Progressive Voice is a weekly opinion column. The views and opinions expressed in the column are those of the individual authors and do not necessarily reflect the views of their organizations or ARLnow.com.
By James Swindell
One dreary September afternoon, I took the elevator to the top of the recently opened Observation Deck at CEB Tower in Rosslyn. I was surprised to find a well curated experience that highlighted several fascinating stories of our region and showcased a brilliant view of Washington, D.C. As an arts management professional and arts advocate, the views of the Kennedy Center and other national monuments reminded me of the reason why I relocated to this area in the first place: the arts are alive in and around the nation’s capital.
In Arlington, I’ve seen the arts foster creativity in children by developing their own staged musical from start to finish, promote values of inclusion with an actor who was deaf portraying the lead character in the musical The Hunchback of Notre Dame, and celebrate cultural diversity with a number of outdoor street festivals.
Coming down from the clouds, however, brings a troubling view of a situation on the ground in a county that is fighting desperately to determine how it will support the arts.
Arlington County states in its cultural strategy, Enriching Lives, that it “thrives as a community because arts and culture create a sense of place, catalyze economic vitality, and enrich the lives of those who live in, visit or work here.” But a county budget shortfall projected by County Manager Mark Schwartz to be as high as $30 million puts this goal in jeopardy.
As a commissioner on the Arlington Commission for the Arts, my colleagues and I fear cuts to the county’s budget that affect the arts and culture. Budget cuts would target modest appropriations like the $216,000 in small Arts Grants that our Commission administers, funding special projects and providing space and services. While cuts may help shrink a deficit, they would penalize organizations that achieve great success on budgets that are already lean even after receiving grants as low as $5,000. A shortfall would also stymie funding for additional Challenge Grants, a consistently efficient type of funding that requires an organization to match the county’s commitment by raising new, private dollars. Funding for these have provided a 4:1 return on investment since 2009.
My experience advocating for the arts has shown me, unfortunately, that the subject does not necessarily command attention among all of Arlington’s residents. In a 2018 Arlington County Resident Survey, 51 percent of respondents expressed they would choose to reduce the modest funding for Arlington Cultural Affairs ($3 million), the county’s largest cultural program, if needed to avoid increases in property taxes.
This runs contrary to the proven impact of the arts — the arts are good for the soul and good for business. Studies commissioned by Americans for the Arts, the nation’s leading nonprofit organization for advancing the arts and arts education, concluded that the arts contributed $189 million to Arlington’s economy in 2015, supporting local jobs, local businesses and local artists. That same study also concluded that non-resident attendees spent an average of $27 (on top of admission) when attending a performance or event in Arlington.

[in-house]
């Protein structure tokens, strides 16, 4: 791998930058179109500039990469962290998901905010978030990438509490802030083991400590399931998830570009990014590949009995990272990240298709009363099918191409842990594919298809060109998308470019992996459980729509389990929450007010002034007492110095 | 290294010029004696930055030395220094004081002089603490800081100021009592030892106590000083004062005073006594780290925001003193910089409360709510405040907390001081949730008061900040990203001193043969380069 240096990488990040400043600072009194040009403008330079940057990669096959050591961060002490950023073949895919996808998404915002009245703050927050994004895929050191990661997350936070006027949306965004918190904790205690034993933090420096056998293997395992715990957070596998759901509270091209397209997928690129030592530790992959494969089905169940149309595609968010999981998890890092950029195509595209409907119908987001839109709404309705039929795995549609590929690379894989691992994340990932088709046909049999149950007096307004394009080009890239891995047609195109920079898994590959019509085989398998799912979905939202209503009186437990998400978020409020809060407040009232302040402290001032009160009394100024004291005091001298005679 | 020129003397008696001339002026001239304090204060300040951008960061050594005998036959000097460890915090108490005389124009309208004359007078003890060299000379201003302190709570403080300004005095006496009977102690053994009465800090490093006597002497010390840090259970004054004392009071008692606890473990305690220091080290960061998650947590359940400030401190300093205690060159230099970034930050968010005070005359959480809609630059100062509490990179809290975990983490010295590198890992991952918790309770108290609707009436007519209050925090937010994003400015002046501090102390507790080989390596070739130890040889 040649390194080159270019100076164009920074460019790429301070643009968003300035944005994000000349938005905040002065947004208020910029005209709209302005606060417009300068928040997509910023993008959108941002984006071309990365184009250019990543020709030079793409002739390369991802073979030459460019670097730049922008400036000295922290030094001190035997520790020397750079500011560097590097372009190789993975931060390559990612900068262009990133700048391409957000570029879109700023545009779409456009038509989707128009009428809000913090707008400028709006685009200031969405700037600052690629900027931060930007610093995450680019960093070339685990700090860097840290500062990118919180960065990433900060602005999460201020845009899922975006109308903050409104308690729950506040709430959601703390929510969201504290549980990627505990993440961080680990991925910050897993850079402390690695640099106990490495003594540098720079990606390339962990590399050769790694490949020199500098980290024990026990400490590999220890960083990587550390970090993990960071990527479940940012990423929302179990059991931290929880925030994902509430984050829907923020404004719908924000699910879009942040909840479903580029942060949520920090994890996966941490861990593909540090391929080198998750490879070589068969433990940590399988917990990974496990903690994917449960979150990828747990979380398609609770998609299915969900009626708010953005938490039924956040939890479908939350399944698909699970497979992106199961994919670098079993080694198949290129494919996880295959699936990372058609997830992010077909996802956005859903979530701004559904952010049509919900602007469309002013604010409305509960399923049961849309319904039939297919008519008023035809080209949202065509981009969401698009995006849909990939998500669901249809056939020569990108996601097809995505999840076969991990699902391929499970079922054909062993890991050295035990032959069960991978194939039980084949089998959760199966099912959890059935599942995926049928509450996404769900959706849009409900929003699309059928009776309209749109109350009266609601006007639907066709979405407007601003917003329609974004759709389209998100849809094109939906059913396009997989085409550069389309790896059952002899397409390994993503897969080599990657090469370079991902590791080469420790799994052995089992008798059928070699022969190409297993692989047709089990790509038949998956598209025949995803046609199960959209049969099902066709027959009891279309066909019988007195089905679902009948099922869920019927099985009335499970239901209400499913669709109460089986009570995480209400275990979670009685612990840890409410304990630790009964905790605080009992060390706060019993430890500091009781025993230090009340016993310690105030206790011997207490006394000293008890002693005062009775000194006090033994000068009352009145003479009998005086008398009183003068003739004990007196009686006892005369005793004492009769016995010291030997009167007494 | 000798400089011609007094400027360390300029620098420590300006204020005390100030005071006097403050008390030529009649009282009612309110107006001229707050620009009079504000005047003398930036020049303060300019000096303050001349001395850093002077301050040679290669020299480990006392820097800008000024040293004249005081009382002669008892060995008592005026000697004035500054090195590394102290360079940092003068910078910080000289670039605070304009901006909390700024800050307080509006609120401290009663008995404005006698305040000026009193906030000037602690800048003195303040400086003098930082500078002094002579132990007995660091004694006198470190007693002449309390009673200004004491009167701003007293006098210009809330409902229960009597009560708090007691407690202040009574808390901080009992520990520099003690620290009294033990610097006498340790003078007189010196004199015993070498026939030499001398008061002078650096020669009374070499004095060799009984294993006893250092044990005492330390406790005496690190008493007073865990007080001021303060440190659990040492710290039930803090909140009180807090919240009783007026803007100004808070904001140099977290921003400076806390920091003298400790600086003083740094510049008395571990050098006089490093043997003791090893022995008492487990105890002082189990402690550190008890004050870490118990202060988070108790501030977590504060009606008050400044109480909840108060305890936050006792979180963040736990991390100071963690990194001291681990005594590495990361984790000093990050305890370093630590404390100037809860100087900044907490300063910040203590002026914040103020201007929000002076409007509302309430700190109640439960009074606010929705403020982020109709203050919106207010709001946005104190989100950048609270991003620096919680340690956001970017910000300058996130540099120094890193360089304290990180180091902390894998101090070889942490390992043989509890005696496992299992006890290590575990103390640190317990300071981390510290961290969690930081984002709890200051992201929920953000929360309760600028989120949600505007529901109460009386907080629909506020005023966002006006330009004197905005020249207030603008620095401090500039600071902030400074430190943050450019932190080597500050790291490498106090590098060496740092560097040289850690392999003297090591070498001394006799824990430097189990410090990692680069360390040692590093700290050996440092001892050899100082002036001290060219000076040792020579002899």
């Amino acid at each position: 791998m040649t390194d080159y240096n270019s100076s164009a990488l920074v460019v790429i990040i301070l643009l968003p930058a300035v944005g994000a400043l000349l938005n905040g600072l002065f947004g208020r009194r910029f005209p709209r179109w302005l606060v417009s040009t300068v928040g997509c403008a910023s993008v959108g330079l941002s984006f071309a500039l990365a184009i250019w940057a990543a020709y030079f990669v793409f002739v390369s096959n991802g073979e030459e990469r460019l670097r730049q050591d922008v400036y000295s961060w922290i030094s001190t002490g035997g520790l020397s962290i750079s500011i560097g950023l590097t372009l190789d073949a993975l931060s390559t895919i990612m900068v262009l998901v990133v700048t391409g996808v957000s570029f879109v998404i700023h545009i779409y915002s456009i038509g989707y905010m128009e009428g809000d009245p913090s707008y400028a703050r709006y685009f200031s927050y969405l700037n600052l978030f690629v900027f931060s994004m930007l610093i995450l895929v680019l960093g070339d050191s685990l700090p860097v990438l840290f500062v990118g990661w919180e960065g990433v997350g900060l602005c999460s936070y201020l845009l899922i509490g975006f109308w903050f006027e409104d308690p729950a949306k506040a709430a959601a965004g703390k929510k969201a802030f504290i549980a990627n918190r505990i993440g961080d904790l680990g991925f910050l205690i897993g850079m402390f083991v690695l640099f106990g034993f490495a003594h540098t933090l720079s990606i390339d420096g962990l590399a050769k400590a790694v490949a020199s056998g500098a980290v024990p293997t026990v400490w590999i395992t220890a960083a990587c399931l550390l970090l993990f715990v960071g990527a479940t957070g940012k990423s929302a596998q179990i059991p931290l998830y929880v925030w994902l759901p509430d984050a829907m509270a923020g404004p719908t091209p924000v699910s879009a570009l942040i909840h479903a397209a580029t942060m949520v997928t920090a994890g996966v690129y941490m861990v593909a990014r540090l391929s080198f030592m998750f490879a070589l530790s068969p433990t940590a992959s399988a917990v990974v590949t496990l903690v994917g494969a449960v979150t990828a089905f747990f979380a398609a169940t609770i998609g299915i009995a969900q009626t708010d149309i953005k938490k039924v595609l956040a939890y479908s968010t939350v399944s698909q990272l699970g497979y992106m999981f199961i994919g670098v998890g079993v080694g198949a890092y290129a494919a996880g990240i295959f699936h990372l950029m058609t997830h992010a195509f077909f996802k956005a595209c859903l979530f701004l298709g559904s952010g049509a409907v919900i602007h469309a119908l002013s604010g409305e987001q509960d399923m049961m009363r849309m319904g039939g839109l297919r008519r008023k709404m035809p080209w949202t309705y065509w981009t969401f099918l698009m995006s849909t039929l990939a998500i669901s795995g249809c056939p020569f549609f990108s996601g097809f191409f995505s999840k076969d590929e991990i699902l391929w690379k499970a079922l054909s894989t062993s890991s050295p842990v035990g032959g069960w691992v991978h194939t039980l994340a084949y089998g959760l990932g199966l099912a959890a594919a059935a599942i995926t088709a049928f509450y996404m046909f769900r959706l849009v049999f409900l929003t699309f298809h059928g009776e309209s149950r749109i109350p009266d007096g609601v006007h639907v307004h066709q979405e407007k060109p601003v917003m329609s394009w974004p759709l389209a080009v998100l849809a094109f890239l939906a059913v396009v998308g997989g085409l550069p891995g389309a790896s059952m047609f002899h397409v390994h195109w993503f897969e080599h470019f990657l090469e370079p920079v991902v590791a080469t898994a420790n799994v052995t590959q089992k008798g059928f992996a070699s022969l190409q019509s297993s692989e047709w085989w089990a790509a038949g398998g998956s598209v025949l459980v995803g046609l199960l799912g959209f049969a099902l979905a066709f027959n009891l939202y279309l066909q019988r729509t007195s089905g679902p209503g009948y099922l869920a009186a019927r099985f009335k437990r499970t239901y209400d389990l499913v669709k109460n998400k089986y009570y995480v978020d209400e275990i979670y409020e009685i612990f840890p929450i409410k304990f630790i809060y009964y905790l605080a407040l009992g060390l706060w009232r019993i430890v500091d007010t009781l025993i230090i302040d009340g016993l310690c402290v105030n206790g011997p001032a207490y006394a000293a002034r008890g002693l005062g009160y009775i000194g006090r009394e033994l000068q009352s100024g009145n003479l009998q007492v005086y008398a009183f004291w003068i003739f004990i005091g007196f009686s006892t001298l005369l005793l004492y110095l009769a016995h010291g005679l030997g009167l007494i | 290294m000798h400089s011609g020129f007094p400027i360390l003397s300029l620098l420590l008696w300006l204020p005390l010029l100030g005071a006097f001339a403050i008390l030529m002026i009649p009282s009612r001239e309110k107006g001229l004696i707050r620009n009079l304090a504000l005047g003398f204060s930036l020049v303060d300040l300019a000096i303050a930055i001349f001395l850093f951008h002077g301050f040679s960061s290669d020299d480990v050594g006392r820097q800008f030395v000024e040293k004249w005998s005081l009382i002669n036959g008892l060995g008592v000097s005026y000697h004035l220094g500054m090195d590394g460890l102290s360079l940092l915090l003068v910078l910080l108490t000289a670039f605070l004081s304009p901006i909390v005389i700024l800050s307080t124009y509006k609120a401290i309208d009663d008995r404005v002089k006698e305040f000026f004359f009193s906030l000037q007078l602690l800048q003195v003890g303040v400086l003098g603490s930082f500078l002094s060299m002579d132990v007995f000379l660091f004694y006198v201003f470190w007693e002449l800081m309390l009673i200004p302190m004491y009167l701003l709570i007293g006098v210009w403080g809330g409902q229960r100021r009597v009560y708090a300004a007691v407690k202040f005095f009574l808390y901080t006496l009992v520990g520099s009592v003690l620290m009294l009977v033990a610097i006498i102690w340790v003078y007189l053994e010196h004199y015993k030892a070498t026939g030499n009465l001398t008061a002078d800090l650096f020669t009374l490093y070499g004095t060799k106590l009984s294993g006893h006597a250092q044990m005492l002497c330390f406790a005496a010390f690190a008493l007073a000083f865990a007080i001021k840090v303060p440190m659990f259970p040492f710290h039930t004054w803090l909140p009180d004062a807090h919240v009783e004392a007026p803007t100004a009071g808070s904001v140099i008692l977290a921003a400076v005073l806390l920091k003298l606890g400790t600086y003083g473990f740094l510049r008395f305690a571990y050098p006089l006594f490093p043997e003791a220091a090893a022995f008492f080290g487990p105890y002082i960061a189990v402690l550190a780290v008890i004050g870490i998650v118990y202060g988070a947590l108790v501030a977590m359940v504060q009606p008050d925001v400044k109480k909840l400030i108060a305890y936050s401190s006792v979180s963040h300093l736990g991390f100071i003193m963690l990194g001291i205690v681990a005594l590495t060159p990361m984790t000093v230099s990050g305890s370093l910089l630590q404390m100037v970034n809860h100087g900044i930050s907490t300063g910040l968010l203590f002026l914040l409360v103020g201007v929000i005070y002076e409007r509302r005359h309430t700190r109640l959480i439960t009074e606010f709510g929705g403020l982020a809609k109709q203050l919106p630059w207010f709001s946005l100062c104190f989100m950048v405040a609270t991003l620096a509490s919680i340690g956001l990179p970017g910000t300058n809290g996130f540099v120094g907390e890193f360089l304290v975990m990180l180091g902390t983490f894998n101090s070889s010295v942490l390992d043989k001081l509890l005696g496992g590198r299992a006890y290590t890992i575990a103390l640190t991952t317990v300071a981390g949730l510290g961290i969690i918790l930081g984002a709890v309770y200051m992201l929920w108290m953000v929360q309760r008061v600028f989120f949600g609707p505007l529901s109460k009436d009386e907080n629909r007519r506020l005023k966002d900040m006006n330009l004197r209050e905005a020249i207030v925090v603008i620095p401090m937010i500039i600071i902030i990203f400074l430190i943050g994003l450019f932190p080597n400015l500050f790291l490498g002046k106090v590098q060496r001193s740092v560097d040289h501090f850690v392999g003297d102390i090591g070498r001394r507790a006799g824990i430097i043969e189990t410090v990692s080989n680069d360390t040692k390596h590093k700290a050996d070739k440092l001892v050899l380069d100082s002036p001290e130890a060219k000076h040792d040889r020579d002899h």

Turning our backs to these results will only stunt additional gains in an industry yearning to take shape in places like the newly established Arts District along Four Mile Run. Reducing arts funding would in turn reduce necessary support of our arts organizations, reduce the staff to administer quality arts programs at the county level and reduce opportunities to participate in programs by local arts organizations.
We must have the political will not to leave the arts behind if we are going to keep community-based arts programs available for Arlingtonians, and to compete with other jurisdictions. Companies like Nestle and Amazon are drawn to a community like Arlington with a distinct quality of life, of which the arts are a central part.
A budget shortfall does not have to inevitably affect our arts organizations, or how we address a shortage of cultural facilities or maximize the visibility of artists in our community. It does require that our community take a strong stand to the Arlington County Board to emerge with a more favorable position on the arts in Arlington County’s budget.
James Swindell is a native Virginian living in Crystal City. He works in the non-profit arts in Washington, DC and serves on the Arlington Commission for the Arts. In the photo above, Swindell is visiting a striking public art installation called Dressed Up and Pinned, located at 2401 Wilson Boulevard.
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